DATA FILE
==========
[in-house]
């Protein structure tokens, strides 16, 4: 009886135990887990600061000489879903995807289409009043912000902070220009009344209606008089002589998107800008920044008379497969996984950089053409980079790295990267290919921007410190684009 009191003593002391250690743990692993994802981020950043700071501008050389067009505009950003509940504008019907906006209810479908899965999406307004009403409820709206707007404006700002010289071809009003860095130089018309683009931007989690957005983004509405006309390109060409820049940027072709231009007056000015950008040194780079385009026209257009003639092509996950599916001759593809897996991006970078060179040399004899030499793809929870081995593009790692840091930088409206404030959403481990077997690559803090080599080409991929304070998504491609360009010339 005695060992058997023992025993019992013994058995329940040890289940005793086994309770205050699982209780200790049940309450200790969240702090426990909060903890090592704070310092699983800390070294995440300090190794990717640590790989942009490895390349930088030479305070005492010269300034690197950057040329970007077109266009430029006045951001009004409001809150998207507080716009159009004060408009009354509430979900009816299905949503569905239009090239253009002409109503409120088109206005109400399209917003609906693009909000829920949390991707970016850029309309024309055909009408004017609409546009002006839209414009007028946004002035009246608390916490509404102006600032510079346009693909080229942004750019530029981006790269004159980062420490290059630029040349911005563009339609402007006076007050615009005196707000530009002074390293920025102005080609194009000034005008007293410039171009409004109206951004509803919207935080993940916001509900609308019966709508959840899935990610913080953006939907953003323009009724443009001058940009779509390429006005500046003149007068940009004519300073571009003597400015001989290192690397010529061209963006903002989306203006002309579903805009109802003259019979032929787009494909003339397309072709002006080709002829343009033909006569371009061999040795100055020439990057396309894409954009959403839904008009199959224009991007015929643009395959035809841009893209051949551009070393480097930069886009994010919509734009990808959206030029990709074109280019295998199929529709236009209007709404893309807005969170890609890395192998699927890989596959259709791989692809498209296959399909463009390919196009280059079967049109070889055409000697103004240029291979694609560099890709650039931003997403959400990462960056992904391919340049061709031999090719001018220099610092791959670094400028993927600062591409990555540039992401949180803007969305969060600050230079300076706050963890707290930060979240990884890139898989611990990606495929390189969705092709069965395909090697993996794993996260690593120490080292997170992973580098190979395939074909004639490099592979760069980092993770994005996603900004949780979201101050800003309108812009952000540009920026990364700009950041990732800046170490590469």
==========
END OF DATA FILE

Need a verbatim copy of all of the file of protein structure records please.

[in-house]
């Protein structure tokens, strides 16, 4: 009886135990887990600061000489879903995807289409009043912000902070220009009344209606008089002589998107800008920044008379497969996984950089053409980079790295990267290919921007410190684009 009191003593002391250690743990692993994802981020950043700071501008050389067009505009950003509940504008019907906006209810479908899965999406307004009403409820709206707007404006700002010289071809009003860095130089018309683009931007989690957005983004509405006309390109060409820049940027072709231009007056000015950008040194780079385009026209257009003639092509996950599916001759593809897996991006970078060179040399004899030499793809929870081995593009790692840091930088409206404030959403481990077997690559803090080599080409991929304070998504491609360009010339 005695060992058997023992025993019992013994058995329940040890289940005793086994309770205050699982209780200790049940309450200790969240702090426990909060903890090592704070310092699983800390070294995440300090190794990717640590790989942009490895390349930088030479305070005492010269300034690197950057040329970007077109266009430029006045951001009004409001809150998207507080716009159009004060408009009354509430979900009816299905949503569905239009090239253009002409109503409120088109206005109400399209917003609906693009909000829920949390991707970016850029309309024309055909009408004017609409546009002006839209414009007028946004002035009246608390916490509404102006600032510079346009693909080229942004750019530029981006790269004159980062420490290059630029040349911005563009339609402007006076007050615009005196707000530009002074390293920025102005080609194009000034005008007293410039171009409004109206951004509803919207935080993940916001509900609308019966709508959840899935990610913080953006939907953003323009009724443009001058940009779509390429006005500046003149007068940009004519300073571009003597400015001989290192690397010529061209963006903002989306203006002309579903805009109802003259019979032929787009494909003339397309072709002006080709002829343009033909006569371009061999040795100055020439990057396309894409954009959403839904008009199959224009991007015929643009395959035809841009893209051949551009070393480097930069886009994010919509734009990808959206030029990709074109280019295998199929529709236009209007709404893309807005969170890609890395192998699927890989596959259709791989692809498209296959399909463009390919196009280059079967049109070889055409000697103004240029291979694609560099890709650039931003997403959400990462960056992904391919340049061709031999090719001018220099610092791959670094400028993927600062591409990555540039992401949180803007969305969060600050230079300076706050963890707290930060979240990884890139898989611990990606495929390189969705092709069965395909090697993996794993996260690593120490080292997170992973580098190979395939074909004639490099592979760069980092993770994005996603900004949780979201101050800003309108812009952000540009920026990364700009950041990732800046170490590469």